Now I am a physics grad student and I'm still doing pretty well. Of course now I have a rough idea of how those formulas came to be, and if you gave me a couple minutes by myself I could probably come up with some sort of derivation for most, if not all of them.
    But I often had to look up the Maxwell equations or the Schroedinger equation... was the left hand side now -i*hbar*dPsi/dt or was there a +? Was it 16*pi*G in the Einstein equation or 8*pi*G? Stuff like that I have a hard time to remember.
    And after all, in practice, all you need most of the time is the actual formula, not its derivation. Doesn't mean you shouldn't care about the derivation, but vaguely remembering how it goes should be enough if you ask me. But only if you then are passionate and/or competent enough that you actually can come up with the derivation if you think about it long enough! It also gets easier after some time, if you have to go through hundreds of exams, some of them even oral where the above method doesn't work at all and you can't use any kind of cheat sheet, and eventually having to teach all that crap to undergrads.
  9. Mar 10, 2010 #8
    Thanks for the advice everyone. I'll start paying more attention to those and then trying to work them after class. Maybe it will be a good skill to have in case one day I don't have a formula and will have to put one together.

    And like Amanheis said, usually if you have the formulas on a piece of paper with you, usually it's just a matter of finding one with the right varibles, solving for your variable, and plugging stuff in. Not the hardest thing to do...at least at my level.

    So here is my next question (see what you've done pallidin :wink:) are there ever any classes or homework sets you come along during your education to actually learn and practice this stuff? That would help me a ton as right now we do it once in class and move on. Therefore it's up to me to pull out my notebook and practice that one derivation. If I had a few simliar sets of those to practice, it would go a long way.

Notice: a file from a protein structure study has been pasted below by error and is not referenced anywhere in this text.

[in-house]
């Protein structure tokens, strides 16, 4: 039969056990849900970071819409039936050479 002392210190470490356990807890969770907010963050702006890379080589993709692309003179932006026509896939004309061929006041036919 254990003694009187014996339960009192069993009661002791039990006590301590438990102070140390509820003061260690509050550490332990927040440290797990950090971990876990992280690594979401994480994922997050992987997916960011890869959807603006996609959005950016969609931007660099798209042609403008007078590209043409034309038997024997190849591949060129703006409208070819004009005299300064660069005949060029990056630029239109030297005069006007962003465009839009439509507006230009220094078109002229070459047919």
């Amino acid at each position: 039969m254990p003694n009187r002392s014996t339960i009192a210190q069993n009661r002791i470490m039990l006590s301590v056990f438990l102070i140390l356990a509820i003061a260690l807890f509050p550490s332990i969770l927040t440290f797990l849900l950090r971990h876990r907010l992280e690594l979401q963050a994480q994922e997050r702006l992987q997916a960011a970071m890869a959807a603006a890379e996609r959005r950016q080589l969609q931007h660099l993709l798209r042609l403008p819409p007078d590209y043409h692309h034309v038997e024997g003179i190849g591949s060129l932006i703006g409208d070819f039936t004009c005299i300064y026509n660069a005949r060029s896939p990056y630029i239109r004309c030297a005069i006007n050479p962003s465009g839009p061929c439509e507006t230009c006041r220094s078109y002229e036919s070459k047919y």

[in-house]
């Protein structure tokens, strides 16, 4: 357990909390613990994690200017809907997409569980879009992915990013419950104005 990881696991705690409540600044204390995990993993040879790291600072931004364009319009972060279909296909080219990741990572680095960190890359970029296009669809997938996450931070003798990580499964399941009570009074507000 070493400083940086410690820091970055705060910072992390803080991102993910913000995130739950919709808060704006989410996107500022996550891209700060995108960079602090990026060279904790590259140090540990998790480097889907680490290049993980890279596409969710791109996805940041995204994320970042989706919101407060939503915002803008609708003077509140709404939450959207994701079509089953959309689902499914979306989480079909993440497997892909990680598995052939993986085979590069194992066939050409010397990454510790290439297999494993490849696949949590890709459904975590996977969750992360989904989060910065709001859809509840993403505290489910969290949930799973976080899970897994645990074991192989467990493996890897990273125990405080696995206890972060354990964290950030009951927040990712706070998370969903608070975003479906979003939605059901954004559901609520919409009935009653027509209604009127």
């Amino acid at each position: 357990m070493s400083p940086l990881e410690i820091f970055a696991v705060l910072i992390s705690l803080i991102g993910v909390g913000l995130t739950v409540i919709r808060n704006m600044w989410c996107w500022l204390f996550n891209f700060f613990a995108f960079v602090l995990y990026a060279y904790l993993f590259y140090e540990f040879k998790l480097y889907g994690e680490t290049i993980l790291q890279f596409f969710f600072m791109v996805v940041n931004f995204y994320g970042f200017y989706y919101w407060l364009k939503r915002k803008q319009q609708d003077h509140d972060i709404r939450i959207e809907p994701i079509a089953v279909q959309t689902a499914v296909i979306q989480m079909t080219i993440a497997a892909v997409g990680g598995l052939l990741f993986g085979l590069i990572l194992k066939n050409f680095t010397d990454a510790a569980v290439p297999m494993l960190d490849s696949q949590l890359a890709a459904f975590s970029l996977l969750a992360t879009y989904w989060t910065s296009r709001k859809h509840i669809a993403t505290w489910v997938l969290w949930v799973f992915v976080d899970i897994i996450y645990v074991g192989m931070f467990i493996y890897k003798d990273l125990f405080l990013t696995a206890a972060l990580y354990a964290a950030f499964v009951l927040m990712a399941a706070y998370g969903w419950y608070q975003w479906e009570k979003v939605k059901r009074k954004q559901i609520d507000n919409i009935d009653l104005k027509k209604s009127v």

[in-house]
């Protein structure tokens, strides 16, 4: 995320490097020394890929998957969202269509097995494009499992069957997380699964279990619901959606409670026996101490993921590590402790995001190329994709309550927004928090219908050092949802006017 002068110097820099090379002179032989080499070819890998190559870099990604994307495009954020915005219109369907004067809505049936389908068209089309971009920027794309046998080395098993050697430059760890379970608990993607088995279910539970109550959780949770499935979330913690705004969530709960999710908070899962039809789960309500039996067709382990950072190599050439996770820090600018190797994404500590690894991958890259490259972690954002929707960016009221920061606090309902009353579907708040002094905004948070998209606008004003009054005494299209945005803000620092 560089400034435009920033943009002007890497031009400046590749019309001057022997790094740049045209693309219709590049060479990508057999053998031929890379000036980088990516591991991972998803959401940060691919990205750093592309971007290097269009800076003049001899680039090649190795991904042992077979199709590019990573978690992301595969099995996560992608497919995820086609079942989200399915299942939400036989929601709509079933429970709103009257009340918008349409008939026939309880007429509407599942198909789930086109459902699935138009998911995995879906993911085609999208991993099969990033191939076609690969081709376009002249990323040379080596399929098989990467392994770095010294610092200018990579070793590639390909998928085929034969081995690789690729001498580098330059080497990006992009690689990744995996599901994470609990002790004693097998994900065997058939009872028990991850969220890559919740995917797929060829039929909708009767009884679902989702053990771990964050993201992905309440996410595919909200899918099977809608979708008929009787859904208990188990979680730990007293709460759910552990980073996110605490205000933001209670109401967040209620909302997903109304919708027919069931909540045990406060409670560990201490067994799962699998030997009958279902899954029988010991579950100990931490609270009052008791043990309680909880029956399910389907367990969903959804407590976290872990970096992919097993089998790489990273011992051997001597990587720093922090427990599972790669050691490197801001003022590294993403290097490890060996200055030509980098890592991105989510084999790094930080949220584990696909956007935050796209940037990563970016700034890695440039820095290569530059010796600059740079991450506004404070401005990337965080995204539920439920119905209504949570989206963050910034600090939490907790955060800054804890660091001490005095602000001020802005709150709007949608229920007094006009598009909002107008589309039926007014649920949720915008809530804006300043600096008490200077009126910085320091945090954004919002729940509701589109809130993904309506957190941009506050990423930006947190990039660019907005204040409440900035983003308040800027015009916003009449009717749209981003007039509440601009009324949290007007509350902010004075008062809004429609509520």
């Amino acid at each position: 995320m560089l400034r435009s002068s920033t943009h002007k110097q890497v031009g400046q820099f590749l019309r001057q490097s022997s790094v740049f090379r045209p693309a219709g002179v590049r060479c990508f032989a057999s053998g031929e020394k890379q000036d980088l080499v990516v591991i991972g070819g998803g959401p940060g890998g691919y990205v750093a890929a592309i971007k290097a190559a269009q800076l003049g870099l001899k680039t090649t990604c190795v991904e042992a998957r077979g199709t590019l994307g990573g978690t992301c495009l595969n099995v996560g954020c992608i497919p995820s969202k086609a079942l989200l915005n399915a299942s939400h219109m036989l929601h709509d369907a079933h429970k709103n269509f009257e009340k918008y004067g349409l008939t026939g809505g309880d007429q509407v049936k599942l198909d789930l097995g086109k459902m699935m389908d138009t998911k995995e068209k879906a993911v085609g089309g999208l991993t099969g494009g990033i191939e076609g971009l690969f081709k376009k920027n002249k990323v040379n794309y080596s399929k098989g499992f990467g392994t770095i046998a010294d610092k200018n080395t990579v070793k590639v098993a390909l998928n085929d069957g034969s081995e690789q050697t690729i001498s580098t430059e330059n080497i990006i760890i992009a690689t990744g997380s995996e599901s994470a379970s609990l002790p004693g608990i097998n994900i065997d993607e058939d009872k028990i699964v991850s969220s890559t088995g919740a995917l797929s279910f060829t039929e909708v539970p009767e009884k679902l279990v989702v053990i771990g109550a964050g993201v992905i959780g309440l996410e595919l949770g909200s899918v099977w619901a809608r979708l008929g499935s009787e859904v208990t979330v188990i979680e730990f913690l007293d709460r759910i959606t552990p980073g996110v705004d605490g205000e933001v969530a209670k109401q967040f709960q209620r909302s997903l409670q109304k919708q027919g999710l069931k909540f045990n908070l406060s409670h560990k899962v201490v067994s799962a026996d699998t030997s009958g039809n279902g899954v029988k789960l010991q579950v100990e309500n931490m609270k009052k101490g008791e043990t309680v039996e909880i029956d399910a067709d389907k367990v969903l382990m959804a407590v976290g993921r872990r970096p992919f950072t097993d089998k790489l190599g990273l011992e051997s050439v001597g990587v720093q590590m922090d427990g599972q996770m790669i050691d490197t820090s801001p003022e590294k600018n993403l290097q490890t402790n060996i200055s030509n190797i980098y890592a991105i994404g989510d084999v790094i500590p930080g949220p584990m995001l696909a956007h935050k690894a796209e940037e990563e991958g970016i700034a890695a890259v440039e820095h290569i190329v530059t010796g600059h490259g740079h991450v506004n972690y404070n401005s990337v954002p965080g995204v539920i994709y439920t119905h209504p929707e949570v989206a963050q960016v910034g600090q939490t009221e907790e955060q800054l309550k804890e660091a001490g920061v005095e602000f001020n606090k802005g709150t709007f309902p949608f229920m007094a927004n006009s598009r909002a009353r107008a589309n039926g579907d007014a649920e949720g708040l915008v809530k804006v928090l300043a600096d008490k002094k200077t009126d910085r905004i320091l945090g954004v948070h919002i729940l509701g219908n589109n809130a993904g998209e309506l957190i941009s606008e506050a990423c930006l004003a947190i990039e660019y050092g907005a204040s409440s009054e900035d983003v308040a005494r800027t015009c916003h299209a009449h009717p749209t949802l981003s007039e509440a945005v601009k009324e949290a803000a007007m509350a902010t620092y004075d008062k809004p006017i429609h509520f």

10. Mar 10, 2010 #9
    Yes, it is very common in college that the teacher is leaving the derivation of some formula out, along with the words "this is going to be an exercise on your next set of homework". Of course this is usually not going to happen with the big, central results of a theory, but some minor corollary maybe. And often you are given some guideline on how to derive the formula.
  11. Mar 11, 2010 #10


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    As mentioned, it really depends on what you're doing. My girlfriend is a middle school math teacher and she recently covered a quick intro to trigonometry. She said how she was explaining how they apply to right triangles and how you can find angles with the functions.

    My first question was, "Well did you teach them where they come from? Did you mention the unit circle and the relationship between sine and cosine?....(and I rambled for another 10 minutes).

    Basically she just said that for what they were doing, they didn't need to know the background, where they came from. It would have been over their head anyways.

    I mean, it really depends. I don't use any equation that I cannot derive. However, my line of work often times involves making adjustments to these equations and understanding completely how they work is critical.
  12. Mar 11, 2010 #11
    Well, if you are a English major then the answer is no. If you are a physics major then more then half the problems in you problem sets will be derivation type problems.
  13. Mar 11, 2010 #12
    I am a physics major, so that's good to know.

    I talked to my professor about it as well. He said he won't ever test on it, but I told him to keep explaining them on the board so at least that way I can go home and try to learn them on my own.

    Maybe I'll try to find some sites that have practice problems as well.